01 March 2007

The Fall of the Chop

Steaks. Seafood. Chops.

We've all seen these three worlds etched in neon on some of the city's older restaurant signs. They are almost always seen together, with "Seafood" occasionaly omitted, as if this trio of hearty foodstuffs were all that people once ate in New York (which may have been the case).

But "Chops" is always the one that seems alien, the one that makes people chuckle. Steaks we know. It's the all-American meal. The city is lousy with Steakhouses, both old and new. Seafood we're familiar with. The Lobster Palaces like Rector's are gone, but a whole lobster is still a dreamed-of meal. And the Oyster Bar is still a familiar concept.

But what of the chop? To judge from the signs, the chop (the mutton chop, I imagine, is mainly what we're taking about here) was once a mighty entree, desired by all. They even named a popular Victorian form of facial hair after it. But how the mighty have fallen. Sure, a chop is offered on the menu of nearly every Steakhouse around, but who orders it? It's as neglected as the chicken option. And the chops offered these days are not the mutton of old, but a pork chop, a decidedly declasse cut of meat to most diners. Keen's offers a mutton chop, but a recent Times story revealed that it is actually lamb.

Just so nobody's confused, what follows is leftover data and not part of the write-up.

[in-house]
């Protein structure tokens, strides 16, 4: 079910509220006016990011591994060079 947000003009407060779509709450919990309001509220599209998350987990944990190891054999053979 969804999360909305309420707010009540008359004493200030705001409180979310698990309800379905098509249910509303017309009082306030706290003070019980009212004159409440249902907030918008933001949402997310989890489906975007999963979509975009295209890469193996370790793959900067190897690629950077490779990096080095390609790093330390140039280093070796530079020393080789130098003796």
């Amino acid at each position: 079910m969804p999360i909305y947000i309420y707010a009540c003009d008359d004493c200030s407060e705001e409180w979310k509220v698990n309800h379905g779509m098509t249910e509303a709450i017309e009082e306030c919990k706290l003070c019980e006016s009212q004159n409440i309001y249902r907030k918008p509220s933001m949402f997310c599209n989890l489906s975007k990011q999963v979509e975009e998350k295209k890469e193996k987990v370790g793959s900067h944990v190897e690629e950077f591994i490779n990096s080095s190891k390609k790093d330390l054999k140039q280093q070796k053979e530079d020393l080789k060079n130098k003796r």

Keen's is an object lesson in itself. It used to be called Keen's Chophouse, which shows how the idea of a house of chops once appealed to a broad section of Americans. But sometime in the '90s, it changed its name, realizing people now only understand what a Steakhouse is, and perhaps not wanting to be confused with those places that disassemble stolen cars.

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